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Objectives To evaluate the relative merits of several new product proposals. To determine whether the product idea is to be abandoned or modified. To determine the size of the potential market. To guide the management to adopt suitable marketing policies in advance.

Stage-4 Business Analysis/ Feasibility Analysis:

The company projects cost, profit, return on investment and cash flow if the product is placed on the market. Projections of potential sales at various prices need to be made, as well as detailed cost projections for different volumes of production. Stage-4 Business Analysis/ Feasibility Analysis

Stage5 Product Development:

Developing the product concept into a physical product in order to ensure that the product idea can be turned into a workable market offering. R&D or engineering develops the product concept into product development The R&D department may develop one or more physical versions of the product concept. Products undergo rigorous tests to make sure that they perform safely and effectively. Examples of Product testing- Gillette Shaving products Louis Vuitton handbags Stage5 Product Development

Stage-6 Test-Marketing:

This is the stage at which the product and marketing program are introduced into realistic market settings. Objective- It lets the company test the product and its entire marketing program- targeting and positioning strategy, advertising, distribution, pricing, branding and packaging. To forecast the sales volume. Stage-6 Test-Marketing

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Advantages- ? Limitations- Test marketing is a costly affair. It is time consuming method that may allow competitors to gain advantages.

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Liril soap Introduced by Hindustan Unilever Ltd was originally tested in Hyderabad and Lucknow . The product was distributed in all normal outlets in both the towns and supported by advertising to inform the customers. Results of the test enabled the company to make several improvements, which were successfully incorporated before the product was extended nationally.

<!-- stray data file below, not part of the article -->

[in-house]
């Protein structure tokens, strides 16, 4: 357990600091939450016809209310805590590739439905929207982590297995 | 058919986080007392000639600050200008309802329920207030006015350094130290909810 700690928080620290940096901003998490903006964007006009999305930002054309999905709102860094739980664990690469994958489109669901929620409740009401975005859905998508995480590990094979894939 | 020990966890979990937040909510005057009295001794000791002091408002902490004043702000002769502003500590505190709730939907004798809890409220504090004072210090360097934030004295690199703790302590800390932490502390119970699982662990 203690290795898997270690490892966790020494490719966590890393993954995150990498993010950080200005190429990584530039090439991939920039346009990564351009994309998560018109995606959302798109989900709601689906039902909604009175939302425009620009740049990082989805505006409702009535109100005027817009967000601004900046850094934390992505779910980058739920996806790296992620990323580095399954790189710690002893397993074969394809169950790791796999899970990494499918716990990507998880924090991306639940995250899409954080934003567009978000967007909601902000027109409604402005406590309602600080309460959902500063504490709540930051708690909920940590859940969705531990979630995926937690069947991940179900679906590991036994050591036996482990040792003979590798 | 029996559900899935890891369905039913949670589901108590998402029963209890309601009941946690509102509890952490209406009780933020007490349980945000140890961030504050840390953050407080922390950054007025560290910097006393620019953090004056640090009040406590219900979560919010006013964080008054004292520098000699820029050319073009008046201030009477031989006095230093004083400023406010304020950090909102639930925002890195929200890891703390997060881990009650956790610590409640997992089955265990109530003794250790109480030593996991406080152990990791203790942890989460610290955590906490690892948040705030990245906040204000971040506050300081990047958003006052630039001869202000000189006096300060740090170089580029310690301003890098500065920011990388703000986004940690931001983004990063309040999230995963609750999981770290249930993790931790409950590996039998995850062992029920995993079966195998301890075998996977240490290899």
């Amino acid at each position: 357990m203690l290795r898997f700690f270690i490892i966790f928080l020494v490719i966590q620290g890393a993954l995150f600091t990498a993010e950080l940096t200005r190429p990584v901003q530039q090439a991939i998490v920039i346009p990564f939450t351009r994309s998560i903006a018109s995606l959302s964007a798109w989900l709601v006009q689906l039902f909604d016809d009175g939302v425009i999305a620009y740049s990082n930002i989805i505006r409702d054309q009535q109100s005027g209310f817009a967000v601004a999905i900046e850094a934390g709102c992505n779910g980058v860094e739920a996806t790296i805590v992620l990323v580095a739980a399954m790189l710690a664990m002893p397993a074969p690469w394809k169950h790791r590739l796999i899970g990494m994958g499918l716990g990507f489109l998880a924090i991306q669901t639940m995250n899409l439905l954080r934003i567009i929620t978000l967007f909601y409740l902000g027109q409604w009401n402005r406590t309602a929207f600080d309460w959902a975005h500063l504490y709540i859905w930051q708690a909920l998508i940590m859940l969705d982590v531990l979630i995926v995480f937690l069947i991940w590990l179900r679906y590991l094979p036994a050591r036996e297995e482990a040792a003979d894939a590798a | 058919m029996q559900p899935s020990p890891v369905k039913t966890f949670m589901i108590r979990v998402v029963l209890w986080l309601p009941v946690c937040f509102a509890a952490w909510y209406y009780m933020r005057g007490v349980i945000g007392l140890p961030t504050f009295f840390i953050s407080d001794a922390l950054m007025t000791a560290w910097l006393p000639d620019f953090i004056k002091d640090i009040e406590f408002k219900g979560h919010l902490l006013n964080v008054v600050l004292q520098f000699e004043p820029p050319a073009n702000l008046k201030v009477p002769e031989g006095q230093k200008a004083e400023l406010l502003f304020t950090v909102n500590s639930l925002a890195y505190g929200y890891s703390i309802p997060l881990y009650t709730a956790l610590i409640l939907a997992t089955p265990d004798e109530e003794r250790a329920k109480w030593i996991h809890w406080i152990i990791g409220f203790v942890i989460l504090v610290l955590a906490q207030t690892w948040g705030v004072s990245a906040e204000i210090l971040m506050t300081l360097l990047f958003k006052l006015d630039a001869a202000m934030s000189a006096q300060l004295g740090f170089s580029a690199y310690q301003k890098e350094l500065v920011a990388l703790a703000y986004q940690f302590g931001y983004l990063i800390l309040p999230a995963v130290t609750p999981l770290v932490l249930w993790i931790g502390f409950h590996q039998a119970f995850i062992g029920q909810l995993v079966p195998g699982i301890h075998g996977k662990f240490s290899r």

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Dabur India expanded the Gulabari brand and introduce several skin care products under it where the essence of rose could fit in. These products would include all types of skincare products ranging from facewash and soaps to creams. These products were test marketed in West Bengal before rolling them out nationally. Reason of choosing West Bengal for test marketing Gulabari products was that Eastern India contributes close to 25 per cent to Gulabari's overall turnover in India.

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Marico rolled back Saffola Rice and Hair & Care, modified it post the test market feedback and launched it again.

Commercialisation:

This refers to the decision to market the new product at the full scale of operation, which involves a significant commitment of resources and managerial effort. Commercialisation

Product life cycle:

Product life cycle

Introduction stage :

Characteristics- Sales- Low sales Costs- High cost per customer Profits- Negative Customers- Innovators Competitors- Few Marketing Strategies- Product- Basic product Price- Skimming the cream or Penetration pricing Distribution- Selective distribution Advertising- heavy advertising to create awareness among early adopters and dealers Sales promotion- heavy sales promotion to induce trial; to secure distribution in retail outlets. Introduction stage

Growth stage: